Is it the end of the five cent coin cluttering our wallets?
FIVE facts you may not have known about the five cent piece
- It was first introduced with decimal currency on 14 February 1966
- The original reverse design of the echidna has not been changed since the introduction.
- All of the first issue of five cent coins in 1966 were produced at the Royal Mint, London.
- No five cent coins were produced in 1985 or 1986
- The composition of the coin is 75% copper and 25% nickel
It may be the end of the five cent piece after tonight's budget if the Turnbull government gets it's way.
It is a tough little nut, however, as two years ago, after it was reported our smallest coin actually costs six cents to make, it is still here.
Back in 2014 the head of the Commonwealth's Canberra coin factory told a Senate Estimates hearing that it was costing six cents per piece to produce a five cent coin.
And it is still here today.
Last year we asked our readers what we could do with or buy with a five cent piece and we thought we would remind you of the answers.
North Lismore Newsagency is a gold mine for sweet tooths, stocking favourites like freckles, strawberries and cream, milk bottles, raspberries and chico babies.
YOUR THOUGHTS: Five good uses for five cents
- Lollies at some shops, among them Muzzas Milk Bar in Evans Head and the the Dunoon store - Alison Stegeman, Karen Johnson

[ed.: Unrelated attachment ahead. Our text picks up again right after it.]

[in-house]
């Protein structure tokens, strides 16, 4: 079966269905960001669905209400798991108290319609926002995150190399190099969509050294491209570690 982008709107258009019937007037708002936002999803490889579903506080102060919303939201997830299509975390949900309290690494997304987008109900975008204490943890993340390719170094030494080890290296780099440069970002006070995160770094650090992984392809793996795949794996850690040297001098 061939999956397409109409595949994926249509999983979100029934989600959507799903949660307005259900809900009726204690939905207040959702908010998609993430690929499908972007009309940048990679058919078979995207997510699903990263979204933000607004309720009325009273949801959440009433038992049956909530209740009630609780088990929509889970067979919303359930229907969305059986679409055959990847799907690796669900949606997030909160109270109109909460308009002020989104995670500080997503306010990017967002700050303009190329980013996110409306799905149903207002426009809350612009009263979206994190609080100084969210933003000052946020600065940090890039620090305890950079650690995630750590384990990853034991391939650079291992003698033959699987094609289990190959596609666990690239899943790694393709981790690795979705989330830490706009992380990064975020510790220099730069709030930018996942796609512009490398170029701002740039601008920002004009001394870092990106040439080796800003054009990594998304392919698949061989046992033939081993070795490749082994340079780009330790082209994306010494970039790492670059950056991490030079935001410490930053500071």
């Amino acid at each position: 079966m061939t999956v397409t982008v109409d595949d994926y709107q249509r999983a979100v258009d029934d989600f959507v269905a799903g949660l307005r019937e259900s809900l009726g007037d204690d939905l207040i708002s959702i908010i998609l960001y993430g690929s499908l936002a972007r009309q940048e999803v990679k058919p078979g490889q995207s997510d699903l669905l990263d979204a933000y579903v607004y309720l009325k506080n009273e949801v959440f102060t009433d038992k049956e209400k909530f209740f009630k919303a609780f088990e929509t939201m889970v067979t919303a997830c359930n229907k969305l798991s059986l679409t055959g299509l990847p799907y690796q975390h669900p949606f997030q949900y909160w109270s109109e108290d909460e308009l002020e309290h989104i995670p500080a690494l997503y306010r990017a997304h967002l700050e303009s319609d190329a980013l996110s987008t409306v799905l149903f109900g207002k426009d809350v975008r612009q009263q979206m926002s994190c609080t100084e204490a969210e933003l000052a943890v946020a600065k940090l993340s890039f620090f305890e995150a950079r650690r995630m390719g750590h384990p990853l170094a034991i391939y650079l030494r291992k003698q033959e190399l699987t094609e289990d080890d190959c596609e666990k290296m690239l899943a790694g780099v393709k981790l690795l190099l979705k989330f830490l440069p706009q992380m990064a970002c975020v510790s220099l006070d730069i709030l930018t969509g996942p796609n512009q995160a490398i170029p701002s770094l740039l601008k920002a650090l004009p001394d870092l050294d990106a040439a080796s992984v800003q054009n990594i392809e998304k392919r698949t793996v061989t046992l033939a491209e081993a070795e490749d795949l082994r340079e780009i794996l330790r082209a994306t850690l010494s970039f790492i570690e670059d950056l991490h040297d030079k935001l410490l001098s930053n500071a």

- It adds up and the tooth fairy sometimes gives lots of five cents ... 20 x five cents is a nice surprise when you lose your first tooth. Way more fun than a dollar coin - Erin Watts
- The best things ever to scratch a scratchie with! Seriously! - Mel Bower
- Lemons and limes at the Rosebank Rd fruit stall - Maureen Keane
- Yoghurt frogs, and carrot sticks at school canteen - Michele Nichols Sulter
Comments from The Northern Star's Facebook page
Dunoon General Store owner Kristen Bradford said customers could buy lollies including purple clouds, pigs ears and jaffas for five cents.
"Allens lollies did just have a price rise and they went up to three for 20 cents," she said.
The recent price rise for lollies means Goolmangar Store no longer sells anything for five cents.
The Channon General Store owner Kathy Bell said gummi bears, jelly beans and jaffas were four cents each.
Nothing can be purchased for five cents at Woolworths stores on the Northern Rivers.
At Coles supermarkets customers can only get individual produce items like a bean for five cents; no shelf items are priced at five cents.